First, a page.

Consider the endless articles, blogs, seminars and books on the future of work. What we do, whom we do it for, what jobs are disappearing while others emerge. These questions are crucial, but I would focus only on two dimensions when defining the future of work. The first is value-creation – this provides the answer as to why we work and for whom the value is created. The second is how we work – we are moving from plans to scenarios and from fixed professions and corporate ladders to evolving communities and competencies.
Customers in the driving seat, companies in the back seat
So, what is new? Companies have always been creating value for customers and society – right? But maybe it’s not that clear. Companies as entities per se have long been at the heart of business creating goods and services, with customers and employees performing the role of loyal servants. As the standing point of the companies has changed dramatically through digitalisation, grown transparency and globalisation, the value part has become a matter of life and death, as customers and employees have taken the driver’s seat.
A mere transactional role is not enough for companies faced with fierce global competition. Globalisation and digitalisation have made mass customisation possible, allowing (or forcing!) companies to serve many thousands of micro-markets – if they know what these markets need and value.
Value creation is inherently interesting – a company is not
So, the question for companies is: what is the value we create? Do our customers pay for the possibility to sleep or for the possibility to sleep in this particular bed? Do they like this sushi or that sushi in this geographical area? Do they care who is producing the value? Do we have the relevant data to find out? Do we know what our customers value? What is the value-chain we are part of, and what is our add-on to that?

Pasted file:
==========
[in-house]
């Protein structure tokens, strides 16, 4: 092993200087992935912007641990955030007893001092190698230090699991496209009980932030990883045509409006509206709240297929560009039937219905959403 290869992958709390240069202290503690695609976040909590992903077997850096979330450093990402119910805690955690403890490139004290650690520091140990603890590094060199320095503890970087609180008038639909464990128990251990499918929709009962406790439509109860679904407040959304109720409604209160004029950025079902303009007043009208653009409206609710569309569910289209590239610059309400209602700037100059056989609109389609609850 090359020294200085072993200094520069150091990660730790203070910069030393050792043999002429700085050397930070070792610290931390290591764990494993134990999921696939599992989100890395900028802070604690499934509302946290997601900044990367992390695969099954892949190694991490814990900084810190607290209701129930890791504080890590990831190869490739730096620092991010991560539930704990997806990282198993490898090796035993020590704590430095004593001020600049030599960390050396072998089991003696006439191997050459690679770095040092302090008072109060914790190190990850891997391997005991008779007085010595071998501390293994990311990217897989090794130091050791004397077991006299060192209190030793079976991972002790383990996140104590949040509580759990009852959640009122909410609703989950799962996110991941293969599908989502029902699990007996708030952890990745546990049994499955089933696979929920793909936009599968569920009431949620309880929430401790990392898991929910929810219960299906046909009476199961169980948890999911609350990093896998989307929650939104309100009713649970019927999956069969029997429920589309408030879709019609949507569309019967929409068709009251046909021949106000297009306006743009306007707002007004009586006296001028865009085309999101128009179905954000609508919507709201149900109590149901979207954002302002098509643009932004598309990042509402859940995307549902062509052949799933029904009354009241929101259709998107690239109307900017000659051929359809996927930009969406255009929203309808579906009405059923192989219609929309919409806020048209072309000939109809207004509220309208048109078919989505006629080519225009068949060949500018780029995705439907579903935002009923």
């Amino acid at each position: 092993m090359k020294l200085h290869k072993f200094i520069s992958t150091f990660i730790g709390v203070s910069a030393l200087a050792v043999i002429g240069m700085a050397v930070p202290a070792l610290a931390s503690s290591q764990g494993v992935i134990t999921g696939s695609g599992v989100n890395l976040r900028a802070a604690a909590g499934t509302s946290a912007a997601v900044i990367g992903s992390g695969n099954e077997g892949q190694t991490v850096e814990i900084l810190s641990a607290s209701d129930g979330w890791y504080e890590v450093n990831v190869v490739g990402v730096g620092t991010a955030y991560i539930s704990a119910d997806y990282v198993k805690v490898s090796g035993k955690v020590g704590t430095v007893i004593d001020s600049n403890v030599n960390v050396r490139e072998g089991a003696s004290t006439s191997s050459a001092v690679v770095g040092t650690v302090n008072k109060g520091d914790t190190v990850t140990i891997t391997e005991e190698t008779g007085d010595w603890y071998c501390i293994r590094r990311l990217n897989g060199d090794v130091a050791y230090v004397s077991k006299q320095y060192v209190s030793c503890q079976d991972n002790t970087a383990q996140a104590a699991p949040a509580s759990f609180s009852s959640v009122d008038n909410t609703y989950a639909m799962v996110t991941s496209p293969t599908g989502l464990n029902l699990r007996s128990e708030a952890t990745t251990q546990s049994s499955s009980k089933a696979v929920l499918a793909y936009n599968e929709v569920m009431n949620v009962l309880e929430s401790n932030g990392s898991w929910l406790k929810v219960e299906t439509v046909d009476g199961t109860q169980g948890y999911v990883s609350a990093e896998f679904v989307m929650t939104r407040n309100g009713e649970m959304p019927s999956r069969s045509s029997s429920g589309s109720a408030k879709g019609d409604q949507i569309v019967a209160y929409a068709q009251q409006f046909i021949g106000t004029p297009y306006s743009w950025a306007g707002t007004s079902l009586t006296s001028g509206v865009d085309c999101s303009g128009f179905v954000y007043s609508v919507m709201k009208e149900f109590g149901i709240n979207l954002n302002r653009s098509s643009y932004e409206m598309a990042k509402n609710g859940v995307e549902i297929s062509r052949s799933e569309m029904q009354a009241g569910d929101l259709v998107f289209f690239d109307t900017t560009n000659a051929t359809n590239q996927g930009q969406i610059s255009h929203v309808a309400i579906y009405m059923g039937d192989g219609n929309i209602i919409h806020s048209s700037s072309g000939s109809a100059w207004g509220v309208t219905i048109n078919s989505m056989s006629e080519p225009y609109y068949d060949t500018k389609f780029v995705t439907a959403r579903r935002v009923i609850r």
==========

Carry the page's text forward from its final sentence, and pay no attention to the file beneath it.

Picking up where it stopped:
Understanding value requires an understanding of human beings and their needs in everyday life.
And even more, creating insight based on those needs, moving on to creating services and products filling human needs. The essence is to understand that a company in itself is not interesting – the value it creates is.
Company culture holds the key
The second dimension is all about how we work in companies – or larger communities creating value for customers and employees. Future jobs will emerge around competency-areas based on changing value-creation needs. Strategies need to be continuous (not episodic) and thus based on different scenarios. This means the internal aspects of companies should be as elastic as possible: how we share power and make decisions, how we plan and prioritise, how we invest our time and money, how we learn, how we divide and do the work, how we share and use data, etc.
Within companies there are micro markets. These should ask – what is employees’ value in this area? How do they see their connection to a company’s value-creation? Does a company have enough insight into employees’ mindset to understand their behaviour? This is when the How-aspect becomes the key differentiating factor and the competitive advantage to companies. Therefore all the fuss around company culture.
Culture should be understood as the whole operating system of a company, not merely something left to emerge on its own in company corridors.
Culture as a shadow of a company´s operating system gives a good idea where to start. If all the minor decisions can be found in the management team’s agenda or if the list of a company´s top strategic priorities need a five-page summary, or you need permission to access every piece of data, you know your system is not very elastic. Take a look at the small details in your culture – and you will see the big picture of your operating system.
We at Solita are helping our customers to both develop their strategic understanding and scenario work to a more elastic direction, and at the same time to build services and products based on customer and employee insight piled up with data and design solutions. In the coming posts we will tell more about these – stay tuned!
All thoughts are my own, but these books have inspired me:
Nicholas Vitalari & Haydn Shaughnessy 2012, The Elastic Enterprise
Aaron Dignan 2019, Brave New Work